Saturday, February 6, 2016
Baseball in the Movies: Hidden in Plain Sight
There have been hundreds of movies in which baseball has played a prominent role, and countless others in which baseball makes a cameo appearance, but I get a special kick out of watching a movie and stumbling across a brief glimpse of baseball that is easily overlooked. In the past I have blogged about a number of movies that contain these instances of baseball "hidden in plain sight."
In "The Stuff That Dreams Are Made of", I examine the appearance of a baseball photograph in John Huston's film noir classic "The Maltese Falcon." And in "You Know How to Whistle", I research a photograph hanging on the wall of a room in the unforgettable Bogey and Bacall drama "To Have and Have Not."
Most recently, I found a baseball picture literally hanging out in the "The Sting," the winner of the Best Picture award at the Oscars in 1974. In the scene in which Henry Gondorff (Paul Newman) argues with Doyle Lonnegon (Robert Shaw) following their poker game, there is a picture hanging on the wall of the train compartment.
The picture is a hand-colored version of A.B. Frost's illustration titled "The Critical Moment." The full-page drawing was originally published in the May 16, 1903, issue of Collier's magazine:
Here's how they match up:
Recently, my friend and baseball researcher extraordinaire, Mark Armour, reminded me of another instance of baseball in the background of an otherwise non-baseball movie, Gene Kelly's incomparable musical "An American in Paris." In the opening sequence in which the three main male characters are first introduced, we peer into the room of pianist Adam Cook (Oscar Levant). On the wall in the background are four baseball photographs:
I first noticed these pictures a few years ago when I purchased the movie on DVD. And while I've spent a good deal of time researching the images, I have yet to make any significant headway. I did manage, however, to determine that the distracting poster of the pin-up girl at far right was published in 1946 by artist Billy De Vorss and is titled "Pose Please":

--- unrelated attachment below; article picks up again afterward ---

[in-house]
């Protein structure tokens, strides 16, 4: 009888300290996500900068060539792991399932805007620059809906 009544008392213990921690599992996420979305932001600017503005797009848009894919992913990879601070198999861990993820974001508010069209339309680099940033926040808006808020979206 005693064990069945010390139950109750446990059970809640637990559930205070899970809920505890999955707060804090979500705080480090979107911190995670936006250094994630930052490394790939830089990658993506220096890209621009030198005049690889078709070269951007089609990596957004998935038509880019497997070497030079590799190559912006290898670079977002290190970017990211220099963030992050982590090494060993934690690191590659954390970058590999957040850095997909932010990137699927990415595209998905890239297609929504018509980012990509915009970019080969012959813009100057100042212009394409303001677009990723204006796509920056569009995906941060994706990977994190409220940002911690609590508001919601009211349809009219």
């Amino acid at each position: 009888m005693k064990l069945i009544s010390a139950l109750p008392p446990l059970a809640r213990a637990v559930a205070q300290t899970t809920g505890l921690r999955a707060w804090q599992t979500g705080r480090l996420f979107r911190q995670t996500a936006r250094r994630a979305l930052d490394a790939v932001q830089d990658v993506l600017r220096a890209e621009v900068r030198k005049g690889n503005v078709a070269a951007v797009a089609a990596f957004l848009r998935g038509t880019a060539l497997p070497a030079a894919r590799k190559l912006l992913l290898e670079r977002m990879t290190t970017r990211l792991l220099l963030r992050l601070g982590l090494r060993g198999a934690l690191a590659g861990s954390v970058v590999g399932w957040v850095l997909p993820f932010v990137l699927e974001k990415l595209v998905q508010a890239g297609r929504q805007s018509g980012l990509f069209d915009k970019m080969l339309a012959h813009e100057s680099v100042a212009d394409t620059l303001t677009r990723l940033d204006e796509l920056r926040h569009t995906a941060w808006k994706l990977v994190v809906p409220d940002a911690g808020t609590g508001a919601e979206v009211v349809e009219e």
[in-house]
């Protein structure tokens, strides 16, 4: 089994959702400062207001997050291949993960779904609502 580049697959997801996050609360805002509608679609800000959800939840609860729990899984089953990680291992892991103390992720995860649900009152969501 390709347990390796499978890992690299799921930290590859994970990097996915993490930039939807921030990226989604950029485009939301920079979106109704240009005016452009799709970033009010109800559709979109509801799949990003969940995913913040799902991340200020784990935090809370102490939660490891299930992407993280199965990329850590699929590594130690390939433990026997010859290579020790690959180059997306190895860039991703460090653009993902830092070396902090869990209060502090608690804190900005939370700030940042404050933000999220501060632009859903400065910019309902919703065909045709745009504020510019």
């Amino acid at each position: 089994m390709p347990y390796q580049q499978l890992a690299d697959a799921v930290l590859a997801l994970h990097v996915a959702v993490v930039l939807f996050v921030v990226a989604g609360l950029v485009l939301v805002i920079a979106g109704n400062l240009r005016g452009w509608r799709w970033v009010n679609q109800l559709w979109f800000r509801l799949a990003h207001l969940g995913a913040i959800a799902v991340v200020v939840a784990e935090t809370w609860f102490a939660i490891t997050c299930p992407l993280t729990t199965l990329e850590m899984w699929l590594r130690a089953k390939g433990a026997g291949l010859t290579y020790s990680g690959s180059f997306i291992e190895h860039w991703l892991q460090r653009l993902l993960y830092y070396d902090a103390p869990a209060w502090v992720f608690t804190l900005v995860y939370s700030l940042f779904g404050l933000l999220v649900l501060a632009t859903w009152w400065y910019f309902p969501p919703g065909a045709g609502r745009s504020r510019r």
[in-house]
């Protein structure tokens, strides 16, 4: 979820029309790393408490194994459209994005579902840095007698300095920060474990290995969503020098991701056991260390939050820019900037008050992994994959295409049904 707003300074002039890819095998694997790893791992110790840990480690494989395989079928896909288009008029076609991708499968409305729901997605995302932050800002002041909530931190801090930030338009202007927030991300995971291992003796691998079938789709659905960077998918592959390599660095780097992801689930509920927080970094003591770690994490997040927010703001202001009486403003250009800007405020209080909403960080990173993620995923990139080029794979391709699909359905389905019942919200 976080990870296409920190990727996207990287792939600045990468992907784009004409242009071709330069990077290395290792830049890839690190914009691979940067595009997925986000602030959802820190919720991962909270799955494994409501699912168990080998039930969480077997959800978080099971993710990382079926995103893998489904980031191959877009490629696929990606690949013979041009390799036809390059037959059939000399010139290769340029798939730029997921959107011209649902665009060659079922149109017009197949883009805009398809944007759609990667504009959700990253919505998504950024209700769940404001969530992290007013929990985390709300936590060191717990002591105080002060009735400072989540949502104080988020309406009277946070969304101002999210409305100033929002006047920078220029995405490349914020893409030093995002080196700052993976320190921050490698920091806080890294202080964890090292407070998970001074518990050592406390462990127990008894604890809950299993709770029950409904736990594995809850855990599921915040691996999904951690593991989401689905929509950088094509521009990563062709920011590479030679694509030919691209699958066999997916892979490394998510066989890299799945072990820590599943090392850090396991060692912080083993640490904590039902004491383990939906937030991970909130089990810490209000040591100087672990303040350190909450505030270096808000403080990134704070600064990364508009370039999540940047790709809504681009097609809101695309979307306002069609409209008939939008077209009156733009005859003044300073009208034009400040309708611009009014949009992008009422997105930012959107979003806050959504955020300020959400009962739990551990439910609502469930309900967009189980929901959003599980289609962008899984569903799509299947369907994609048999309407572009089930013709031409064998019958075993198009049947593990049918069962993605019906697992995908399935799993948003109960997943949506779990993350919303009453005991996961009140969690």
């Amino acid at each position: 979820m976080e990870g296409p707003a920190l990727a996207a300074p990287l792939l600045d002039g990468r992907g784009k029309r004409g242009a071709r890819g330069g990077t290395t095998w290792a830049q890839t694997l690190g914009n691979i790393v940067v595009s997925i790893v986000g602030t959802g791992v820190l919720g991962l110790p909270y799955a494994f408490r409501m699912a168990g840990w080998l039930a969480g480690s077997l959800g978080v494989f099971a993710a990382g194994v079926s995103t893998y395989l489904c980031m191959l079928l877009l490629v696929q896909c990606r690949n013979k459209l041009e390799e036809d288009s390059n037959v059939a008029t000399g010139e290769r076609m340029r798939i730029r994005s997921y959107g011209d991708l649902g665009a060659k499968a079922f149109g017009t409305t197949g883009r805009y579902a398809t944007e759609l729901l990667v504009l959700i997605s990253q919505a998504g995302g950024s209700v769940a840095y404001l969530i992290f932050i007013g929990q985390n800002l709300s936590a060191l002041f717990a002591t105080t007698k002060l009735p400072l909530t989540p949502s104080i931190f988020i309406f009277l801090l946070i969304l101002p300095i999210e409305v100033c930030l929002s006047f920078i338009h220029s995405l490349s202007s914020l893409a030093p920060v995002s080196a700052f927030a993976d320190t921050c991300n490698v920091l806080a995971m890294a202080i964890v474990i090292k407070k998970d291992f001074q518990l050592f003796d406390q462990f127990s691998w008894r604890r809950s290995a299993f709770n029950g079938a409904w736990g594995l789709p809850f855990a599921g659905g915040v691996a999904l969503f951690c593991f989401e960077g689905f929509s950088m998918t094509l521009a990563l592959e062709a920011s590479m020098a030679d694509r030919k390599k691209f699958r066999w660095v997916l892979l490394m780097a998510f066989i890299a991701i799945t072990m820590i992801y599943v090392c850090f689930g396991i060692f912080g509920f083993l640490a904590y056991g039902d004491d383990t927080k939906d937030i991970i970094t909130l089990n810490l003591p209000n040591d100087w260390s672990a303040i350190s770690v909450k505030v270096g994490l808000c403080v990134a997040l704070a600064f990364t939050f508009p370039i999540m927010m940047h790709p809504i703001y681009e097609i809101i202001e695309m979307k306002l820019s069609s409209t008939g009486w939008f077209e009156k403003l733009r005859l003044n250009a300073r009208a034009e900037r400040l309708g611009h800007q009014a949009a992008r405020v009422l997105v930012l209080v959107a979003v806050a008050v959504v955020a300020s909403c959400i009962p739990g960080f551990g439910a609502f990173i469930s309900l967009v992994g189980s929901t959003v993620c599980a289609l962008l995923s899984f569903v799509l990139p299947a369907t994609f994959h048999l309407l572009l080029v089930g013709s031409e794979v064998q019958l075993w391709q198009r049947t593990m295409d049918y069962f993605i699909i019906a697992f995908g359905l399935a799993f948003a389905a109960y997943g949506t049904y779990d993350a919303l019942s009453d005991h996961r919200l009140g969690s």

Here's how that poster and movie still match up:
I wonder how much the movie's set decoration was influenced by Levant himself. For example, the baseball images not only help establish the character Adam Cook as an American, but also connect with Levant's obsession with the game. According to his UPI obituary, Oscar Levant "was devoted to baseball and first became nationally known outside the musical world for his appearances on the radio show 'Information Please' as a walking encyclopedia of baseball statistics." And wouldn't it be wonderful if the photo of the dancer seen to the left of the pin-up girl and just below the bookshelf was actually a picture of the longtime wife of Levant, June Gale, who began her career as a dancer?
Of the four baseball pictures on the wall, the one at the top seems the most familiar to me.
The pose is certainly similar, but by no means identical, to ones I've seen of pitching legend Christy Mathewson. For example, here's a well-known portrait of Mathewson:
An overlay of the above image on our movie still shows that it's "close, but no cigar":
Not only is the pose slightly different, but the uniform and backgrounds also fail to match. Nevertheless, it suggests that the player pictured in the still may indeed be of Christy Mathewson.
The bottom three photos (a player throwing, a close play at third base, and a scene in the dugout) are each tantalizing, yet so small and out of focus that I am unable to determine much, if anything, about them.
I encourage my readership to take a close look and see if they can help solve this mystery.